DNA unknotting and decatenation by selective type-2 topoisomerase action at hooked juxtapositions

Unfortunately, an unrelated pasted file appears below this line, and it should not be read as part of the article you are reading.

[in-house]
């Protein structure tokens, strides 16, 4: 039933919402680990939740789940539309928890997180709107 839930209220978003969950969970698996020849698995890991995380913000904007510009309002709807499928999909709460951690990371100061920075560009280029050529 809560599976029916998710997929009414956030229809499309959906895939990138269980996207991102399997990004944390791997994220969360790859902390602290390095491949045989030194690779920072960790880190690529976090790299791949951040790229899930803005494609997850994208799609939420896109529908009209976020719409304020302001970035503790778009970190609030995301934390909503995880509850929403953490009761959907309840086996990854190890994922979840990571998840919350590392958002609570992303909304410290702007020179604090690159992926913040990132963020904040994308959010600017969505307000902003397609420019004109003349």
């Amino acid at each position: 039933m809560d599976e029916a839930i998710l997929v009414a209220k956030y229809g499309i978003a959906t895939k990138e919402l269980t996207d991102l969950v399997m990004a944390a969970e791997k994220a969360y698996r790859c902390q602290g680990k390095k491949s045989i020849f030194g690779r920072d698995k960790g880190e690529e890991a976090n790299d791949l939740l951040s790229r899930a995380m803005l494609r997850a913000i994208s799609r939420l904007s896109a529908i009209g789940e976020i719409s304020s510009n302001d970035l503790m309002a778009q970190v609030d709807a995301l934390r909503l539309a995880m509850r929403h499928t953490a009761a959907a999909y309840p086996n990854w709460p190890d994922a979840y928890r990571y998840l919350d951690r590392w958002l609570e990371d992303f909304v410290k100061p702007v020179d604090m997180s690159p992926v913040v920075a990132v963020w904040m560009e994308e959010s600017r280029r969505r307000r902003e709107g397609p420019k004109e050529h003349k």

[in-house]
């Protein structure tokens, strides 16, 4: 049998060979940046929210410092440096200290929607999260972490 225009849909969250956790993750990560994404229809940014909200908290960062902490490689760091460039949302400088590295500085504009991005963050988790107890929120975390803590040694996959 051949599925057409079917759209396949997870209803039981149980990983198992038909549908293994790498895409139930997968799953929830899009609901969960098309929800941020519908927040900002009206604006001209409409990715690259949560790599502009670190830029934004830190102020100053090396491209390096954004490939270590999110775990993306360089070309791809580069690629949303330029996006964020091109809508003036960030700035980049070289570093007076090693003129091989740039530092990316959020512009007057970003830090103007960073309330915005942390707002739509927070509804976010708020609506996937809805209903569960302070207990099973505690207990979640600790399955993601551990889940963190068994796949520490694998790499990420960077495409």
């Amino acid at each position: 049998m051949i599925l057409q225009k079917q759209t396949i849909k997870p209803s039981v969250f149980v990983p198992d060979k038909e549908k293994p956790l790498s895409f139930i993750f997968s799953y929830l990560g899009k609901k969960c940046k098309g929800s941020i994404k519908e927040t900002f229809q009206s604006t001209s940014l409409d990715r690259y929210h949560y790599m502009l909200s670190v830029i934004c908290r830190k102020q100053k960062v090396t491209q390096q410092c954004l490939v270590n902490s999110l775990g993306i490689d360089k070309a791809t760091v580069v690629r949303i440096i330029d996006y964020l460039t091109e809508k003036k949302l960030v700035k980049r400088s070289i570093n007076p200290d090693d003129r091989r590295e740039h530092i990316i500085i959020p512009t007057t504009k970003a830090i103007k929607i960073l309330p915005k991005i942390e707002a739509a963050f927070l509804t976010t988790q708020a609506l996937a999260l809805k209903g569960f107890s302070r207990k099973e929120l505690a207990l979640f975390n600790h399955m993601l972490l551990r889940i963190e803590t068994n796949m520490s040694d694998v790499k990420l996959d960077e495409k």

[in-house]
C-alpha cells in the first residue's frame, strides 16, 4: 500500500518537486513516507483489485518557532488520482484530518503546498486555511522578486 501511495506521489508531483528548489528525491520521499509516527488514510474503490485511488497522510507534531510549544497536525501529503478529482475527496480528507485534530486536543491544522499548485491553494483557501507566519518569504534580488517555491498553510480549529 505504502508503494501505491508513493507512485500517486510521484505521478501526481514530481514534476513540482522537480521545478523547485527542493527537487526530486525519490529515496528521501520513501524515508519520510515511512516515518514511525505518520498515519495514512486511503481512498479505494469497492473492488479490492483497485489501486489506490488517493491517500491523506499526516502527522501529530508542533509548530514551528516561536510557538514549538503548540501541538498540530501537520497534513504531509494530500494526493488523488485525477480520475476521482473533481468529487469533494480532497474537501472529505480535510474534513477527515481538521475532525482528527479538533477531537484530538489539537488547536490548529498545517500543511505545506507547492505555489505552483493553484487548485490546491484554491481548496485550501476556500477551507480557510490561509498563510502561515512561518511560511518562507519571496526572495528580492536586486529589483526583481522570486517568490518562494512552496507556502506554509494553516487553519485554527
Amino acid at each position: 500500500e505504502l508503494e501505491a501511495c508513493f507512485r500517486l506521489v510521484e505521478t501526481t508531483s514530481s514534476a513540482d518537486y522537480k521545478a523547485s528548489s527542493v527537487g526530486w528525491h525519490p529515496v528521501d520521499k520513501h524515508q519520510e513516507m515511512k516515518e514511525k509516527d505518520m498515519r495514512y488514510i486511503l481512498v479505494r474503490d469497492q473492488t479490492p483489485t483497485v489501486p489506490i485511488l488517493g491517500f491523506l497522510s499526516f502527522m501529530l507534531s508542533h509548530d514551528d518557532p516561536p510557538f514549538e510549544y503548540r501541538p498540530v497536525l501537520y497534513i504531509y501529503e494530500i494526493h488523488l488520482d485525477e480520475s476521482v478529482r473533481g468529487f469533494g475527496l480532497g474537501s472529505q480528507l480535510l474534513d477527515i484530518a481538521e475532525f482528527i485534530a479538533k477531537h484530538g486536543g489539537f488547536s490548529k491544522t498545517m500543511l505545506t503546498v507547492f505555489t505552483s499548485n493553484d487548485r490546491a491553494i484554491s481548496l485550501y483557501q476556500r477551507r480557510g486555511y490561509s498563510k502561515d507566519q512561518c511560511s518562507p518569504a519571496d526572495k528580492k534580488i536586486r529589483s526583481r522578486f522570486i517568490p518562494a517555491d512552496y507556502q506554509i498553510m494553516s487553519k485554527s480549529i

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This report combines a series of papers to trace progression in the area of type-2 topoisomerase research. First, Deibler et al. show that knotted DNA is harmful to cells. Knots can block both transcription and replication, and can also act as a catalyst for mutation. Despite the fact that type-2 topoisomerases perform the important functions of unknotting and decatenating DNA, the mechanism by which they accomplish this task is still unknown. Buck and Zechiedrich propose a model in which the enzyme uses local geometry to infer global topology, and thus where to perform segment passage in order to obtain the desired results. In two articles, Liu et al. evaluate this theory quantitatively for the decatenation and unknotting problems. In both cases it is shown that the presence of certain juxtapositions is strongly correlated with global topology. This correlation is not enough, however, and Liu et al. go on to show that when segment passage operations designed to mimic type-2 topoisomerase action are performed at hooked juxtapositions, the overwhelming tendency is towards unknotting and decatenation.